Two Men Changed Voting in Columbus Forever

The story of Primus King and Thomas Brewer’s legal battles for the right to vote


Ashley Peterson

Illustration of Thomas Brewer and Primus King

    In the 1940s, another movement was occurring that would eventually liberate the city and the South. Primus King, a Black Columbusite, challenged the all-white Democratic Party primary in 1944, and the federal courts ordered the integration of that election. In 1956, Thomas Brewer, a local leader of the civil rights movement, was shot and killed. 

    Brewer, a physician in Columbus, was active in the movement from the 1920s up until his assasinaion on Feb. 18, 1956. In 1920, he established his medical office on the 1000 block of First Avenue, as other Black doctors and dentists had done before him. As the strategist for the local NAACP, Brewer designated King, a Columbus barber and minister, to challenge the voting system by attempting to vote in the primary election at the courthouse in Muscogee County on July 4, 1944. 

    King was duly registered to vote in Georgia, but was roughly turned away by a law officer who escorted him back out to the street. By prearrangement, King then walked several blocks to the office of Oscar D. Smith, a white attorney, who prepared a lawsuit against members of the Muscoee County Democratic Party Executive Committee for denying his right, as a citizen of the United States, to vote. 

    On Oct. 12, 1945, Federal Judge T. Hoyt Davis ruled in King’s favor and awarded him $100 at 7% interest. Brewer and others in the NAACP raised $10,000 to support the campaign, and in March 1945, the state of Georgia abolished the $3 poll tax, thereby removing the economic barrier to voting. King’s almost two year struggle against the white primary finally eliminated the legal barriers that stood in the way of Black Georgians’ right to vote. 

    Following this victory, Brewer initiated successful Black voter registration drives in Columbus in the late 1940s and early 1950s. He also campaigned successfully for the hiring of Black police officers in Columbus in 1951. In 1955, Brewer created an effort to integrate the golf course on Columbus’s South Commons, and there were also allegations, which he denied, that he had used his influence to deny a popular white Columbus citizen the position of city postmaster.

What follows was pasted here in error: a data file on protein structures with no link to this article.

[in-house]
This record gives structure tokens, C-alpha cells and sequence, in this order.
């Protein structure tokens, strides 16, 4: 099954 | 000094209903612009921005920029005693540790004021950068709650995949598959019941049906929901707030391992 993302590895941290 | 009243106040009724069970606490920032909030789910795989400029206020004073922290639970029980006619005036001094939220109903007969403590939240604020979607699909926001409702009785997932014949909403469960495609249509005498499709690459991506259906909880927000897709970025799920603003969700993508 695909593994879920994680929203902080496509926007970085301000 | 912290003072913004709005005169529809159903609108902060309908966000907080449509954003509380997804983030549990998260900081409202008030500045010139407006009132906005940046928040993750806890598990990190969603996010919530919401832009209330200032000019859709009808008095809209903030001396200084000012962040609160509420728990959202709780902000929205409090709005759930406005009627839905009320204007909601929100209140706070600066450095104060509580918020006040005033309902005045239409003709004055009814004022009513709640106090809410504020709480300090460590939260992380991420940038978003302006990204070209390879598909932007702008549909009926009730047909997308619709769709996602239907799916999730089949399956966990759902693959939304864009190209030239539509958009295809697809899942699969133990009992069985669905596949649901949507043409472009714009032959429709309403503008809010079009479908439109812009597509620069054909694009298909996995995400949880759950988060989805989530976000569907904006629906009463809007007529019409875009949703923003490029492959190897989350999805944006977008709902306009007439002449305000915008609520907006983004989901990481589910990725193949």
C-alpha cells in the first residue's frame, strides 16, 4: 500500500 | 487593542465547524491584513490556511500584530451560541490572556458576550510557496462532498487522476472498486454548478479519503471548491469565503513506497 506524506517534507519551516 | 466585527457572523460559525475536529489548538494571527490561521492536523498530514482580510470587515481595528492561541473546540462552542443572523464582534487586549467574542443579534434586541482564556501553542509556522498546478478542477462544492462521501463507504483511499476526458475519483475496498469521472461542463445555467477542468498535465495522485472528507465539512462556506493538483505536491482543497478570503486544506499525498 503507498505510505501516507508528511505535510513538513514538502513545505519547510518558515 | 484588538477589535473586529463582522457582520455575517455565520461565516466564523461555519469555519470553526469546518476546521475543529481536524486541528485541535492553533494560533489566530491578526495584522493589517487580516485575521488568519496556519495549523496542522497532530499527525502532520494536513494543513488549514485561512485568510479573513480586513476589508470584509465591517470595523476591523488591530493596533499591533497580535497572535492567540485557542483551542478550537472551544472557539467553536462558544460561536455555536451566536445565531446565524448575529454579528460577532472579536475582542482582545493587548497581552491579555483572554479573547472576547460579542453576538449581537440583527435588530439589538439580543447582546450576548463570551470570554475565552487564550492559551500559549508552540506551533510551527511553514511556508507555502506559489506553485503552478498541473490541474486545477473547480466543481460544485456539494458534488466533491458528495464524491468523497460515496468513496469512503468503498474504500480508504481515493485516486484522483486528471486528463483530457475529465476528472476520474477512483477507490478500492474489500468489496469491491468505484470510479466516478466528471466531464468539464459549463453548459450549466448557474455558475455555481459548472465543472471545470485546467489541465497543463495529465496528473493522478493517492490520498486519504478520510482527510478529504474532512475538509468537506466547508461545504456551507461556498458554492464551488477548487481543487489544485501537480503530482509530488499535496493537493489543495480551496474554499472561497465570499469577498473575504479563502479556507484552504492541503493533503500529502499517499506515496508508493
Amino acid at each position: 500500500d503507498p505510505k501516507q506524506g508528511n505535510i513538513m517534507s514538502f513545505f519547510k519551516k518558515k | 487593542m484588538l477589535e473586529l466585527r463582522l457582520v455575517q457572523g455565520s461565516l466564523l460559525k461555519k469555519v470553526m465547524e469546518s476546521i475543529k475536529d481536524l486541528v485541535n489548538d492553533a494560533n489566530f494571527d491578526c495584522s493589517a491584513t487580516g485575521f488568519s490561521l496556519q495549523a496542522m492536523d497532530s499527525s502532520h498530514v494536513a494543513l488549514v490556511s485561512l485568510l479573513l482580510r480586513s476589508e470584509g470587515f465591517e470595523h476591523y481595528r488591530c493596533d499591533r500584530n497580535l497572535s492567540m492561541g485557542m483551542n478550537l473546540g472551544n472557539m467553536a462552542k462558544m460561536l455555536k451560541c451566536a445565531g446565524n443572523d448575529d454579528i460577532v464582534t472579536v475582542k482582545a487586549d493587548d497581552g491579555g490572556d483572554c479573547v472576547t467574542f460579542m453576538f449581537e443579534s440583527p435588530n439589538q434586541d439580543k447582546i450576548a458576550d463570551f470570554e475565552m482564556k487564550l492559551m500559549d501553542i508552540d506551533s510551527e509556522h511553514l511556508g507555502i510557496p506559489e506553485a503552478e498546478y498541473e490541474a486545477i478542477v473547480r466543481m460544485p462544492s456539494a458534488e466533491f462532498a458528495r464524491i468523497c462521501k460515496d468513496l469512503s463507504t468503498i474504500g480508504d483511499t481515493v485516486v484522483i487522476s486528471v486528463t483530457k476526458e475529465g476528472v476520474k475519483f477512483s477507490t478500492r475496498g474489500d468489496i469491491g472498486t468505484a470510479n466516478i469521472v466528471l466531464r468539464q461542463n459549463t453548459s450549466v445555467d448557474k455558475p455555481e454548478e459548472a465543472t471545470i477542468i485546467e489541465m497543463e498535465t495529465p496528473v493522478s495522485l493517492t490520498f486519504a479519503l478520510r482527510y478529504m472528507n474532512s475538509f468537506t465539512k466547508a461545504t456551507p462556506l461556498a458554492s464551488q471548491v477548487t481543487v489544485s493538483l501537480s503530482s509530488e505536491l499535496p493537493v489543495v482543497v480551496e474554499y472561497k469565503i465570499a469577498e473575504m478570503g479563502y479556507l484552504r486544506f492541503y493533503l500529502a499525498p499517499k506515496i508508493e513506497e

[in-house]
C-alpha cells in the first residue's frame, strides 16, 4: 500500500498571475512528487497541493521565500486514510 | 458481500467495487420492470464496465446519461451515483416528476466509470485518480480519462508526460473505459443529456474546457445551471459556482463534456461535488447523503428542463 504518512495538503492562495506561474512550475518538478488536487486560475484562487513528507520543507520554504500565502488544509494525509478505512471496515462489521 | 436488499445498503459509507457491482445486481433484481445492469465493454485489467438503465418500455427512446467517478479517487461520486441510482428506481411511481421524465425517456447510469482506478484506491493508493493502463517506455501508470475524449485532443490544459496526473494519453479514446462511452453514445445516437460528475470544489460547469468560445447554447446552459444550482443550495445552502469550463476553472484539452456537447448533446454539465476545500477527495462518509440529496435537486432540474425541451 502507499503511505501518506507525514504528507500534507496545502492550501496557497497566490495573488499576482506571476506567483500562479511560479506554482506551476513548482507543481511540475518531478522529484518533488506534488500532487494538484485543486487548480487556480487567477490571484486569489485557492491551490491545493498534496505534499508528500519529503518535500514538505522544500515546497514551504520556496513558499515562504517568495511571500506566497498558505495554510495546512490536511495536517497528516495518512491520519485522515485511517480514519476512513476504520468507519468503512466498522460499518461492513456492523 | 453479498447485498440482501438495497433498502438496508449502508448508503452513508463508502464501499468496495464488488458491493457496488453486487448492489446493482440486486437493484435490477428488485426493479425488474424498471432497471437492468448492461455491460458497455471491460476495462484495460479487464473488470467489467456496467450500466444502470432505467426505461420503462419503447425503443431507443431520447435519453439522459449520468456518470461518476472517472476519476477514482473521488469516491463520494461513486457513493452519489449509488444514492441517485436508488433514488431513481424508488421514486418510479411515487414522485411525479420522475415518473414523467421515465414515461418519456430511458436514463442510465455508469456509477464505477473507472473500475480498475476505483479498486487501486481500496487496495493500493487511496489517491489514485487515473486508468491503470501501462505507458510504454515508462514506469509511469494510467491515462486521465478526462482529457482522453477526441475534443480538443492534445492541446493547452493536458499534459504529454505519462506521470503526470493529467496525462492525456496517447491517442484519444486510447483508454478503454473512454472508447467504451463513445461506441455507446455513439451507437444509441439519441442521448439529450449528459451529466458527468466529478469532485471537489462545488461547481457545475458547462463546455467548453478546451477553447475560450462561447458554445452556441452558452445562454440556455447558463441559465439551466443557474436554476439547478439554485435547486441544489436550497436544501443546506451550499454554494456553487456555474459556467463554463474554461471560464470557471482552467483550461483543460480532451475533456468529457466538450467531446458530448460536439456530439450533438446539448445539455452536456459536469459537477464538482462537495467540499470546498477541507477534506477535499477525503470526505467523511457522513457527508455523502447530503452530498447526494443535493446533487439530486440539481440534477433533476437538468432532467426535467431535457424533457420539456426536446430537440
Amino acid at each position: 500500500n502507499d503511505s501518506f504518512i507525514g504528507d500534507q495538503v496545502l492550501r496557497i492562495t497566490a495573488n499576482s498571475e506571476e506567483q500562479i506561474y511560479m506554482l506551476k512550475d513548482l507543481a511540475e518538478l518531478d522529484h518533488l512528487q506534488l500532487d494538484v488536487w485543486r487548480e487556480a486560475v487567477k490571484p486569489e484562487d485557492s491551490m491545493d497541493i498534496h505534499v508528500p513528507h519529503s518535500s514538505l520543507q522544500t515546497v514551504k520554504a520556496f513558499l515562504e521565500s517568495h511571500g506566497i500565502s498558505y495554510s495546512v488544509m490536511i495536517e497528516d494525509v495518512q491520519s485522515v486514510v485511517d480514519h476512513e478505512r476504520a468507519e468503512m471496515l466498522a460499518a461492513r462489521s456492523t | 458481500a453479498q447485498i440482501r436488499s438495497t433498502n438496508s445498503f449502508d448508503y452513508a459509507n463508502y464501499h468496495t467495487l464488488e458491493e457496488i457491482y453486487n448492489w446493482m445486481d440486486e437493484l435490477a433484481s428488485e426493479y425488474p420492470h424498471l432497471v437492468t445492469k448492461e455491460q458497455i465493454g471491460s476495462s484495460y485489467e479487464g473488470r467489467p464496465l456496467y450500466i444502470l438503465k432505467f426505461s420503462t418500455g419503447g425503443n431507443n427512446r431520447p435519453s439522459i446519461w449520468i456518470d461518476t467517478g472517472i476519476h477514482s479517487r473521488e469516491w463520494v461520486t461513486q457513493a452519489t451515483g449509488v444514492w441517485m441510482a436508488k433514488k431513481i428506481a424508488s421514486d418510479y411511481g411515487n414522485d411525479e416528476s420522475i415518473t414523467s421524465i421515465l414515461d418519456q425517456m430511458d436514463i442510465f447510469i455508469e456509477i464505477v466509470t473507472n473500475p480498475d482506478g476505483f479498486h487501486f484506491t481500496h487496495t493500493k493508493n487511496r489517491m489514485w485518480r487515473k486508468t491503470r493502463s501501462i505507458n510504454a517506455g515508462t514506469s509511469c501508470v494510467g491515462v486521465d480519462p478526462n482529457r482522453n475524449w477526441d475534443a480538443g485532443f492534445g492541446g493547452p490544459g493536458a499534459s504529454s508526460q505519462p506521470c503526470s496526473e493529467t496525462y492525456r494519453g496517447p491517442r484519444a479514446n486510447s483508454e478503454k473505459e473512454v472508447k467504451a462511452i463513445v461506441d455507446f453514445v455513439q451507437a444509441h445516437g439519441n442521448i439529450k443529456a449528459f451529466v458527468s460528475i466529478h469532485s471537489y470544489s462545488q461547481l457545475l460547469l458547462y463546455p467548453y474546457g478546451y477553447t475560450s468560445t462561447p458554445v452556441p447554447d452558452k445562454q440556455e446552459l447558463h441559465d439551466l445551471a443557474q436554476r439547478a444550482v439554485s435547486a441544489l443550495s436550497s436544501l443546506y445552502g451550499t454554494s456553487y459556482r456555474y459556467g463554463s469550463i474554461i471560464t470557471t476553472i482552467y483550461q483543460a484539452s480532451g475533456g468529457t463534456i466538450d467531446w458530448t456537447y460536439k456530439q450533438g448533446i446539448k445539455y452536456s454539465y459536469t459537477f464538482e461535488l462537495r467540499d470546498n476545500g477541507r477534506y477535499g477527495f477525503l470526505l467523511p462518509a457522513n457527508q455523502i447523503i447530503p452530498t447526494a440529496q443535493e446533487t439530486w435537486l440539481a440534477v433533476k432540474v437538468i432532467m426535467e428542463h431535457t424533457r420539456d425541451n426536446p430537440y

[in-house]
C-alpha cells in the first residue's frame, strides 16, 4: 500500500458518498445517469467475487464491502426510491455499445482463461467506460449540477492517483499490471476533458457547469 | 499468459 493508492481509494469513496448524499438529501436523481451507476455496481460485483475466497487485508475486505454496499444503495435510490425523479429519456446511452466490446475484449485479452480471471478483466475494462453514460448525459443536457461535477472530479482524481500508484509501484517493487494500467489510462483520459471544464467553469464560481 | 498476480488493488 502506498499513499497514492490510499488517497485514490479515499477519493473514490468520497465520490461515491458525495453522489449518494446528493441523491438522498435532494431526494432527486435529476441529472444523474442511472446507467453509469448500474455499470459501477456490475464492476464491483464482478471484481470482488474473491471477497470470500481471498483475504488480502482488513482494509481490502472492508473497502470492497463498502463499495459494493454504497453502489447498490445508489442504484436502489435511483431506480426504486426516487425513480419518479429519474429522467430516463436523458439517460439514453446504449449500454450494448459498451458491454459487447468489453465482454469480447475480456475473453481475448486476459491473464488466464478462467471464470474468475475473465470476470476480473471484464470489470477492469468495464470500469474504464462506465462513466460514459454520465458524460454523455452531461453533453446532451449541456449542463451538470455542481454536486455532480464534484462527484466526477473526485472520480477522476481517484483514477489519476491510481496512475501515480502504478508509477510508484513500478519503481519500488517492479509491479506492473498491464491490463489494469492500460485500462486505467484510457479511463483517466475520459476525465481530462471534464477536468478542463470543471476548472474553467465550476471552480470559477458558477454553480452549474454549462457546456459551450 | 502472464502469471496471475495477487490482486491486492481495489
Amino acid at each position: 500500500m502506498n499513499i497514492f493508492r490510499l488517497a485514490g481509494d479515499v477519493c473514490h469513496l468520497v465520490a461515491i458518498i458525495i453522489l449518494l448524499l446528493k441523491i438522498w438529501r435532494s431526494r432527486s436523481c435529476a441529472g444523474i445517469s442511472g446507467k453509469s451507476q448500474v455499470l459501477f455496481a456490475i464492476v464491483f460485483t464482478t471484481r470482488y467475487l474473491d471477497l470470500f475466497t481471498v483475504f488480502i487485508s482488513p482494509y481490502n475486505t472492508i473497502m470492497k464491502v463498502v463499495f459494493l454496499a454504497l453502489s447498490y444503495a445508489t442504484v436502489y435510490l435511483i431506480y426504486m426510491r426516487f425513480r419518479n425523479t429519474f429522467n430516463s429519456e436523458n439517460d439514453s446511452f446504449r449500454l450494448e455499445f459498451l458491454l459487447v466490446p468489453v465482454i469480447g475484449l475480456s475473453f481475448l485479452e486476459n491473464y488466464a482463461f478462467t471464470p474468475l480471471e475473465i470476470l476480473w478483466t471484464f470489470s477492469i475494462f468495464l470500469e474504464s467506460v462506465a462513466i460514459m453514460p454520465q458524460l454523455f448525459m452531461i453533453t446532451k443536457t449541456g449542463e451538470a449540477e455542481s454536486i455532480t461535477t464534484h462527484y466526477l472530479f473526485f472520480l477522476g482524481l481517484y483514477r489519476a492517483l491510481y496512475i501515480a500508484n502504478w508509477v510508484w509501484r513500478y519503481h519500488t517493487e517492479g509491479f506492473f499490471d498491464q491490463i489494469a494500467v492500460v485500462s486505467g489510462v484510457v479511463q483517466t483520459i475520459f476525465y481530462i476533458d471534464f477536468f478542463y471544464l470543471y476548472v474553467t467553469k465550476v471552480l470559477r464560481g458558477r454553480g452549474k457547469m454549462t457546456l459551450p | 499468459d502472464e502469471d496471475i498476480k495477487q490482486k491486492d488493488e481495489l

These two issues raised local hostility towards Brewer, and he was shot and killed by Lucio Flowers. Flowers owned a clothing store under Brewer’s office and claimed to have shot Brewer in self-defense when Brewer, after a heated disagreement, entered his store and reached for a pistol. At the time, police and a grand jury accepted Flowers’s story. 

    The disagreement occurred when Brewer and Flowers witnessed the forceful arrest of a Black man by police. Brewer believed the arrest was an example of police brutality and wanted Flowers to be a witness, but Flowers refused, believing that the man was resisting arrest. Flowers had called for the police before any actual violence occurred, so an officer and two other men were in the store at the time of the shooting. As a result of this shooting, the Columbus civil rights movement followed a much less confrontational course of action into the late 50s and 60s. 

    Eventually, Primus King earned praise and recognition from the political establishment that had once rejected him. June 28, 1973 was proclaimed Primus E. King Day in Columbus. In 1977, the Democratic Executive Committee of Muscogee County paid King the $100 plus interest, $324.70, that they owed him. In 2000, Governor Roy Barnes signed a bill naming a stretch of state road in Columbus the “Primus King Highway.”